While quashing criminal proceedings arising from 23 complaints against actor Kushboo, the Supreme Court has sent a strong signal that freedom of expression will not be allowed to be held hostage by those who indulge in smear campaigns or exploit the legal process to gain political or personal mileage. The slew of criminal complaints, filed mainly in Tamil Nadu in several places, relate to her comments published in a magazine in 2005. Noting the increasing incidence of pre-marital sex, Ms Kushboo sensibly cautioned girls to take adequate precautions to avoid unwanted pregnancies and sexually transmitted diseases. Her remarks were perversely interpreted by bigots as a licence for promiscuity and, believe it or not, as an affront to the dignity of Tamil women. The offences the actor was charged with included criminal defamation and indecent representation of women. The cases clearly had no legal merit, and the three-member Supreme Court bench did a real service to freedom of expression by addressing in some detail the issues raised by the petitioners before showing how hollow they were.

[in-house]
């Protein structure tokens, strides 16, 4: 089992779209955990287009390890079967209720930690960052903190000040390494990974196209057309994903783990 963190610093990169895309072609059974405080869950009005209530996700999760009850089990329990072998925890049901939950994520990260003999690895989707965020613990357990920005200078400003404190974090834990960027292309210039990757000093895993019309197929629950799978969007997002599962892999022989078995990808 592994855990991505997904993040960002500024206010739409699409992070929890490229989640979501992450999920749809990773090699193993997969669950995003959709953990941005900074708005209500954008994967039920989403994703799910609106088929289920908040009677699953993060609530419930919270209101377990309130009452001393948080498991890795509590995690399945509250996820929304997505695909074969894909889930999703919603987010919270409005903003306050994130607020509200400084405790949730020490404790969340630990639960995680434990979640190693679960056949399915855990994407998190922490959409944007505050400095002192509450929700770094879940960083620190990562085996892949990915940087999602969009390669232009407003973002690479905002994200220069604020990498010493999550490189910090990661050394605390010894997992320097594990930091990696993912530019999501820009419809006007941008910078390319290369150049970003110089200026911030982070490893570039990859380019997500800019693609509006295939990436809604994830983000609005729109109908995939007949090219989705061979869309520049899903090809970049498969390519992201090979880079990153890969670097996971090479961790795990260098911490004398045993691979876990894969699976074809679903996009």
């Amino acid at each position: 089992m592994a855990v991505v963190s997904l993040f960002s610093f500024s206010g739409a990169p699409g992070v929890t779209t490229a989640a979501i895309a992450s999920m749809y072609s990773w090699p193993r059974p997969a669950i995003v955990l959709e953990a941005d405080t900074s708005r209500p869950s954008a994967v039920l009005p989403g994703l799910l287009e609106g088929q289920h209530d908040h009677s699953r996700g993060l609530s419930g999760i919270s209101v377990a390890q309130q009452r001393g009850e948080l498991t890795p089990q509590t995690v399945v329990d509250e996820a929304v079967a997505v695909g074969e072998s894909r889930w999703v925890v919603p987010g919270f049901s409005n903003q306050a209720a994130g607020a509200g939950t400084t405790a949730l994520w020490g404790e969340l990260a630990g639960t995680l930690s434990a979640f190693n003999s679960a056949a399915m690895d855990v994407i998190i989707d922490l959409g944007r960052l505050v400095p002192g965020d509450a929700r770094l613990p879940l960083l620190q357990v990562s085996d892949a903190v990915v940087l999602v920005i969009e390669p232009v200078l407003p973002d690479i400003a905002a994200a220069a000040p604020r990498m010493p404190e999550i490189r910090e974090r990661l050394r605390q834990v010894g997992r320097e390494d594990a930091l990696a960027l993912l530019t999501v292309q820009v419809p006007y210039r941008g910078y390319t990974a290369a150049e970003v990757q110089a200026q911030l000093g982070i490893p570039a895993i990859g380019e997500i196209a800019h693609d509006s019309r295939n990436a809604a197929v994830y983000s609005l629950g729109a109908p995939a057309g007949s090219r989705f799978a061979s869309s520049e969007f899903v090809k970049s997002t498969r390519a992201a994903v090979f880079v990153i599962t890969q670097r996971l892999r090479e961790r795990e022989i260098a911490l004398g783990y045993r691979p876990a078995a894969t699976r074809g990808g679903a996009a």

With respect to the charge of criminal defamation, the Court held that Ms Kushboo's remarks did not reflect any intent to harm and did not cause actual harm (neither mens rea nor actus reus). Further, the complainants were not ‘aggrieved persons' under Section 199 of the Code of Criminal Procedure. As for the charges under the Indecent Representation of Women (Prohibition) Act 1986, the Court concluded that it would “defy logic” to use against Ms Kushboo a statute “enacted to punish publishers and advertisers who knowingly disseminate materials that portray women in an indecent manner.” Notions of morality, it pointed out, are inherently subjective and the criminal law cannot be used to interfere with the domain of personal autonomy. The Court extensively cited its own landmark judgment in S. Rangarajan v. P. Jagjivan Ram & Ors — which underlined the importance of protecting freedom of expression in the face of intolerance. Coincidentally, in a double blow to the bigots, the Madras High Court threw out on the same day all criminal proceedings against actor and director Suhasini Manirathnam, who was targeted for apologising, on behalf of Tamils, to Ms Kushboo for the treatment meted out to her. While two upstanding actors have been vindicated, it is shocking that the cases against them have dragged on for half a decade — making the very process the punishment. Judges, particularly those in the lower courts, must apply their mind to the alleged offences rather than take summary cognisance of them. Vexatious litigation is an abuse of the judicial process and the higher judiciary needs to come down severely on it.

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